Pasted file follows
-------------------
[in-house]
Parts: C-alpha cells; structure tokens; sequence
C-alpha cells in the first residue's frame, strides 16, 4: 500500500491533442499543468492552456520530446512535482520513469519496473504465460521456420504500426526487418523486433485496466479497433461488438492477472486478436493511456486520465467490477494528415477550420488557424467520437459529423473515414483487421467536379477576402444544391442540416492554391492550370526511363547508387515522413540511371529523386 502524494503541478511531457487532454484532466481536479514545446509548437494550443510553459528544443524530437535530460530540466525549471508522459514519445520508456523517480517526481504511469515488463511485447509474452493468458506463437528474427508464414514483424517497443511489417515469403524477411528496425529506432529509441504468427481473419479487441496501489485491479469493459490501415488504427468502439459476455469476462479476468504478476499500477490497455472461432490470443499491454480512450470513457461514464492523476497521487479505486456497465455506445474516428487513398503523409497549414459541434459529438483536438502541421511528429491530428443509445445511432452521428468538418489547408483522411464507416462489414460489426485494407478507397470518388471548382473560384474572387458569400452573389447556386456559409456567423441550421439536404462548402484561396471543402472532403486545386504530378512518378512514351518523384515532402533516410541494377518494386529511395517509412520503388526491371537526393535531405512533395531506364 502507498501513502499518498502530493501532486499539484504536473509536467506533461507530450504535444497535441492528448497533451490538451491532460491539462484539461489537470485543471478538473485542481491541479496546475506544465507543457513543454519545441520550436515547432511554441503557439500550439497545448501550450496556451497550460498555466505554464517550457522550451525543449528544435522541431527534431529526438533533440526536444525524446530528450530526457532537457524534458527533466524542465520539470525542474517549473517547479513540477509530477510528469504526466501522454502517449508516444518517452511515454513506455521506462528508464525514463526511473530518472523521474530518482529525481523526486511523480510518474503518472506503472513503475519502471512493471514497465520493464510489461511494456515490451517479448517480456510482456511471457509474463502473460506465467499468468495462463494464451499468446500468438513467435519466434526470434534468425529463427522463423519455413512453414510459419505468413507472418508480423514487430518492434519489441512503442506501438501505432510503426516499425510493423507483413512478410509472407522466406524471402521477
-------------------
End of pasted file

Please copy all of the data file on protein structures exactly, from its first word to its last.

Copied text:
[in-house]
Parts: C-alpha cells; structure tokens; sequence
C-alpha cells in the first residue's frame, strides 16, 4: 500500500491533442499543468492552456520530446512535482520513469519496473504465460521456420504500426526487418523486433485496466479497433461488438492477472486478436493511456486520465467490477494528415477550420488557424467520437459529423473515414483487421467536379477576402444544391442540416492554391492550370526511363547508387515522413540511371529523386 502524494503541478511531457487532454484532466481536479514545446509548437494550443510553459528544443524530437535530460530540466525549471508522459514519445520508456523517480517526481504511469515488463511485447509474452493468458506463437528474427508464414514483424517497443511489417515469403524477411528496425529506432529509441504468427481473419479487441496501489485491479469493459490501415488504427468502439459476455469476462479476468504478476499500477490497455472461432490470443499491454480512450470513457461514464492523476497521487479505486456497465455506445474516428487513398503523409497549414459541434459529438483536438502541421511528429491530428443509445445511432452521428468538418489547408483522411464507416462489414460489426485494407478507397470518388471548382473560384474572387458569400452573389447556386456559409456567423441550421439536404462548402484561396471543402472532403486545386504530378512518378512514351518523384515532402533516410541494377518494386529511395517509412520503388526491371537526393535531405512533395531506364 502507498501513502499518498502530493501532486499539484504536473509536467506533461507530450504535444497535441492528448497533451490538451491532460491539462484539461489537470485543471478538473485542481491541479496546475506544465507543457513543454519545441520550436515547432511554441503557439500550439497545448501550450496556451497550460498555466505554464517550457522550451525543449528544435522541431527534431529526438533533440526536444525524446530528450530526457532537457524534458527533466524542465520539470525542474517549473517547479513540477509530477510528469504526466501522454502517449508516444518517452511515454513506455521506462528508464525514463526511473530518472523521474530518482529525481523526486511523480510518474503518472506503472513503475519502471512493471514497465520493464510489461511494456515490451517479448517480456510482456511471457509474463502473460506465467499468468495462463494464451499468446500468438513467435519466434526470434534468425529463427522463423519455413512453414510459419505468413507472418508480423514487430518492434519489441512503442506501438501505432510503426516499425510493423507483413512478410509472407522466406524471402521477